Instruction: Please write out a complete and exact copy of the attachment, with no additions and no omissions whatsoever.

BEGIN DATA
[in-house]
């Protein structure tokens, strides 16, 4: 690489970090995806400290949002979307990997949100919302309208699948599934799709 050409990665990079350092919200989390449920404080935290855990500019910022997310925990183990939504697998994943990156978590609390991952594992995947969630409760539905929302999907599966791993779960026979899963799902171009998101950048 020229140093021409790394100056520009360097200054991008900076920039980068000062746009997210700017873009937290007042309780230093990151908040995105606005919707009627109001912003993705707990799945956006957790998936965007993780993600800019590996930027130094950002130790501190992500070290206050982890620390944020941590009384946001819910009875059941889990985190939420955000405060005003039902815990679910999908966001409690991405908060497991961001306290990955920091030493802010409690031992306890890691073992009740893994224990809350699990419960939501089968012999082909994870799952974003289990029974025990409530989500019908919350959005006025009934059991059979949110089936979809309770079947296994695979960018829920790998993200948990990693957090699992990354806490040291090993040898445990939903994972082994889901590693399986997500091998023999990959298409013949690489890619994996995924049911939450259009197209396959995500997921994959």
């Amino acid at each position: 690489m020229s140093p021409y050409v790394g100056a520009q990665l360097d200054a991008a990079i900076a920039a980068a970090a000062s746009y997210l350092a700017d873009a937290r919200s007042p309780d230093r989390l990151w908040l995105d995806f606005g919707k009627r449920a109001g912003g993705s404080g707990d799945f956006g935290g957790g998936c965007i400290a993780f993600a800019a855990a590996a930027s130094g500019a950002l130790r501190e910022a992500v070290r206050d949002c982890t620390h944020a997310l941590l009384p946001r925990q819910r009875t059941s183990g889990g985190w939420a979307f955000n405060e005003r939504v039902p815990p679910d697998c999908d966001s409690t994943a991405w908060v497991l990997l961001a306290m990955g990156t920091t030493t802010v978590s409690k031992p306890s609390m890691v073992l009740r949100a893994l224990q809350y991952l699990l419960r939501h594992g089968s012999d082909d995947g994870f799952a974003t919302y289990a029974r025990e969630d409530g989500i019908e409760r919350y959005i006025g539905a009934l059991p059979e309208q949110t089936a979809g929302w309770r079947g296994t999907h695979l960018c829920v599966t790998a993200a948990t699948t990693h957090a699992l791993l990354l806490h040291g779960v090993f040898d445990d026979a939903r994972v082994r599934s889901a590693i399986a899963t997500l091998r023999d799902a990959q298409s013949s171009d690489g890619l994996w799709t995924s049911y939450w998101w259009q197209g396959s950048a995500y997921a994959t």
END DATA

[in-house]
């Protein structure tokens, strides 16, 4: 690489970090995806400290949002979307990997949100919302309208699948599934799709 050409990665990079350092919200989390449920404080935290855990500019910022997310925990183990939504697998994943990156978590609390991952594992995947969630409760539905929302999907599966791993779960026979899963799902171009998101950048 020229140093021409790394100056520009360097200054991008900076920039980068000062746009997210700017873009937290007042309780230093990151908040995105606005919707009627109001912003993705707990799945956006957790998936965007993780993600800019590996930027130094950002130790501190992500070290206050982890620390944020941590009384946001819910009875059941889990985190939420955000405060005003039902815990679910999908966001409690991405908060497991961001306290990955920091030493802010409690031992306890890691073992009740893994224990809350699990419960939501089968012999082909994870799952974003289990029974025990409530989500019908919350959005006025009934059991059979949110089936979809309770079947296994695979960018829920790998993200948990990693957090699992990354806490040291090993040898445990939903994972082994889901590693399986997500091998023999990959298409013949690489890619994996995924049911939450259009197209396959995500997921994959």
């Amino acid at each position: 690489m020229s140093p021409y050409v790394g100056a520009q990665l360097d200054a991008a990079i900076a920039a980068a970090a000062s746009y997210l350092a700017d873009a937290r919200s007042p309780d230093r989390l990151w908040l995105d995806f606005g919707k009627r449920a109001g912003g993705s404080g707990d799945f956006g935290g957790g998936c965007i400290a993780f993600a800019a855990a590996a930027s130094g500019a950002l130790r501190e910022a992500v070290r206050d949002c982890t620390h944020a997310l941590l009384p946001r925990q819910r009875t059941s183990g889990g985190w939420a979307f955000n405060e005003r939504v039902p815990p679910d697998c999908d966001s409690t994943a991405w908060v497991l990997l961001a306290m990955g990156t920091t030493t802010v978590s409690k031992p306890s609390m890691v073992l009740r949100a893994l224990q809350y991952l699990l419960r939501h594992g089968s012999d082909d995947g994870f799952a974003t919302y289990a029974r025990e969630d409530g989500i019908e409760r919350y959005i006025g539905a009934l059991p059979e309208q949110t089936a979809g929302w309770r079947g296994t999907h695979l960018c829920v599966t790998a993200a948990t699948t990693h957090a699992l791993l990354l806490h040291g779960v090993f040898d445990d026979a939903r994972v082994r599934s889901a590693i399986a899963t997500l091998r023999d799902a990959q298409s013949s171009d690489g890619l994996w799709t995924s049911y939450w998101w259009q197209g396959s950048a995500y997921a994959t």